Big Star: Nothing Can Hurt Me

Not long ago on Twitter, which is pretty much the world’s best place to scope out NSFW porn starlet selfies and jump into silly boy slap parties with undersexed nerds about topics of face-numbing meaninglessness, a friend shared a thought. “Is that shitty Replacements documentary the non-fiction film equivalent of a summer superhero movie?” I paraphrase, of course, and my pal, a fine, upstanding maker of movies about real people doing real things, was exaggerating a bit, but the point wasn’t an irrelevant provocation.

Music documentaries have become a kind of surefire audience-pleaser not unlike the pre-sold comic book franchises that generate so much marketing hoopla and sell so much popcorn every summer. Sooner or later, every great and crappy band in existence will be the subject of a soul-searching cinematic journey to the center of the groovy.

They’re dandy things to program at places like the Sundance Film Festival, where gen-yoo-wine rock stars like Dave Grohl or chronologically conflicted ones like LCD Soundsystem’s James Murphy come to promote their movies in actual movie palaces, generating a flurry of media buzz for products that are destined for speedy delivery to digital platforms across suburbia.

If you sell a gallon of blood or sperm every month, you can probably afford to access Showtime, which has had an epic two-part, three-hour doc, The History of the Eagles, in rotation. That, too, premiered at Sundance this year, along with Grohl’s Sound City and Muscle Shoals, another doc about a famous recording studio, and the wonderful 20 Feet from Stardom, a revealing saga about the secret lives of almost-famous backup singers like Merry Clayton and Lisa Fischer, great vocal artists who have forever stood in the shadows of Mick, Rod and Sting over the decades – black women bolstering the fame of white men, yet also liberated by rock ’n’ roll to be their true artistic selves in many regards, more “black,” more loud and more proud. The issues raised are as fascinating as the backstage confessions. Those tales told out of school also give the Eagles doc some of its indulgent appeal. Mostly, we learn what schmucks Glenn Frey and Don Henley were (are?). But, did anyone not know that? The early stuff about Los Angeles in the late 1960s, the Troubadour scene, Jackson Browne and Linda Ronstadt, the peyote trip that occasioned the Henry Diltz photo session in Joshua Tree for the band’s debut album cover – all of it is so much more interesting than the Eagles themselves that I didn’t even bother watching the 45-minute “Part Two.”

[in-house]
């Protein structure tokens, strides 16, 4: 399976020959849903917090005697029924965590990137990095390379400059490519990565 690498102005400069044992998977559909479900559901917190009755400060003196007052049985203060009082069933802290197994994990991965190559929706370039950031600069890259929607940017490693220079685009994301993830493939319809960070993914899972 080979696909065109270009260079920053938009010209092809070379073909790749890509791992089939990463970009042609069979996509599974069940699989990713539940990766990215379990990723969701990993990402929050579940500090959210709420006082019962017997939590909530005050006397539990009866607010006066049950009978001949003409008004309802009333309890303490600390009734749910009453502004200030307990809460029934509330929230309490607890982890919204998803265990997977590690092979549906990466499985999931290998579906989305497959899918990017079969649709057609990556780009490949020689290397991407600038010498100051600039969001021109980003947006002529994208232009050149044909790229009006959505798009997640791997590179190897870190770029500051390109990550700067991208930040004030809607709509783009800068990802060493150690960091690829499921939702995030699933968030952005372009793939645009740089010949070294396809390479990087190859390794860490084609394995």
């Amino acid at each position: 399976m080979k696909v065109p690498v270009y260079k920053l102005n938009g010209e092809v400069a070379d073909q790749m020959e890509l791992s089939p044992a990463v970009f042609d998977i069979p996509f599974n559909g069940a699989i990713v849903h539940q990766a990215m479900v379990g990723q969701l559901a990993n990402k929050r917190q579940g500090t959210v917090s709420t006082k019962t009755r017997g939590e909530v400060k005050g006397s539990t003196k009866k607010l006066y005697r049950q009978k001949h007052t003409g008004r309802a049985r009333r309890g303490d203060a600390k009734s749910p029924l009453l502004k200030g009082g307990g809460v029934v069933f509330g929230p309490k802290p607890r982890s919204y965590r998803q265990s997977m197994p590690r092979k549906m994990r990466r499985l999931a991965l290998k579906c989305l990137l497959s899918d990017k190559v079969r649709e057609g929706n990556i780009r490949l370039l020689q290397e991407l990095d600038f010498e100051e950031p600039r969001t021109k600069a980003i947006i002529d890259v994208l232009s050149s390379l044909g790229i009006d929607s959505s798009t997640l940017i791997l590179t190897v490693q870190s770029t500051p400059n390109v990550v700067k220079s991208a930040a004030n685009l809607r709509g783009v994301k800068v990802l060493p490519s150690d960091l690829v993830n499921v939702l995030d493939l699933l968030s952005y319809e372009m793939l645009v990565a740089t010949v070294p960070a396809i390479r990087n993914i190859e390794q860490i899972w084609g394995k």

Much better, perhaps, for cinema’s sake to have never tasted fame of any sort, to have had magical, essential genius obscured by youthful hubris, bad marketing, record executive indifference, mysterious emotional or psychological demons, that fickle bitch the zeitgeist and, especially, the tragic and premature death of the core creative figure that conceived the whole thing.

Not that you’d wish it on anyone, of course. But those elements make for a hell of a good story – much of it told in the remarkable documentary A Band Called Death. An even stranger Motor City music saga than last year’s Searching for Sugar Man, the story of how the Detroit rock band Death vaulted from early 1970s obscurity to cult-hero acclaim 40 years later is at once phenomenal and wildly emotional. It is an uncanny tale of a family legacy fulfilled through a fraternal bond stronger than, indeed, death. The charismatic brothers Bobby and Dannis Hackney outlived their visionary sibling David, whose radical concepts powered the group to the cusp of a breakthrough that never happened – until the music was discovered by a cabal of latter-day record collectors and bloggers, including the musicians’ own college-student sons. The movie is as much about brotherhood abiding against all odds as the quirks of the music business, which wasn’t ready for an African-American punk band in 1973.

But that’s not even the half the drama of Big Star: Nothing Can Hurt Me. Contrary to its name, the Memphis band Big Star never sold many records during its brief career in the 1970s. Yet, its sophisticated and bittersweet pop songs have influenced several generations of musicians, who continually revive them in letter and spirit. Filtering the Beatles and other avatars of the British Invasion through the weird aesthetic moonshine still that was Memphis, the band wound up becoming its own source of enduring pop inspiration. Basically, every alternative-rock act of the 1980s and ‘90s owes the group a debt, having tapped into the timeless jangle and ache of songs like “September Gurls” and “Thirteen.” Much like the Velvet Underground a generation before, they didn’t sell many records, but everyone who bought one started a band.